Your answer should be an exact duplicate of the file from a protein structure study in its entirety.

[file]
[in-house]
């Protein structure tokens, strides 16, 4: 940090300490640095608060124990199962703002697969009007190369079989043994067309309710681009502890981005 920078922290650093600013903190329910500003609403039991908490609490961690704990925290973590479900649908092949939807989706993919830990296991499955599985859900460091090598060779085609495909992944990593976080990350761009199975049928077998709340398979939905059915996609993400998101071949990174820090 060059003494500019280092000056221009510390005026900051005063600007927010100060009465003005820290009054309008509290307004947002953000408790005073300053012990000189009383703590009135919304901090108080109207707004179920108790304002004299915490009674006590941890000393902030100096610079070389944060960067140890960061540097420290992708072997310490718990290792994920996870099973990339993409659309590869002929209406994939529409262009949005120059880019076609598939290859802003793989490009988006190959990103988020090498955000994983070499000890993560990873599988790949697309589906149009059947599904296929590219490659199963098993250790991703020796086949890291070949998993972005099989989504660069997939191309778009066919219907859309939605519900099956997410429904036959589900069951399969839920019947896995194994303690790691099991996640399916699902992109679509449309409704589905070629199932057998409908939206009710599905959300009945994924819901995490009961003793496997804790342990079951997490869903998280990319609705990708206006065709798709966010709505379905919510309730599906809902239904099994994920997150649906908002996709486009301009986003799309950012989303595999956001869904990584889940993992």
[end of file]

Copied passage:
[in-house]
């Protein structure tokens, strides 16, 4: 940090300490640095608060124990199962703002697969009007190369079989043994067309309710681009502890981005 920078922290650093600013903190329910500003609403039991908490609490961690704990925290973590479900649908092949939807989706993919830990296991499955599985859900460091090598060779085609495909992944990593976080990350761009199975049928077998709340398979939905059915996609993400998101071949990174820090 060059003494500019280092000056221009510390005026900051005063600007927010100060009465003005820290009054309008509290307004947002953000408790005073300053012990000189009383703590009135919304901090108080109207707004179920108790304002004299915490009674006590941890000393902030100096610079070389944060960067140890960061540097420290992708072997310490718990290792994920996870099973990339993409659309590869002929209406994939529409262009949005120059880019076609598939290859802003793989490009988006190959990103988020090498955000994983070499000890993560990873599988790949697309589906149009059947599904296929590219490659199963098993250790991703020796086949890291070949998993972005099989989504660069997939191309778009066919219907859309939605519900099956997410429904036959589900069951399969839920019947896995194994303690790691099991996640399916699902992109679509449309409704589905070629199932057998409908939206009710599905959300009945994924819901995490009961003793496997804790342990079951997490869903998280990319609705990708206006065709798709966010709505379905919510309730599906809902239904099994994920997150649906908002996709486009301009986003799309950012989303595999956001869904990584889940993992």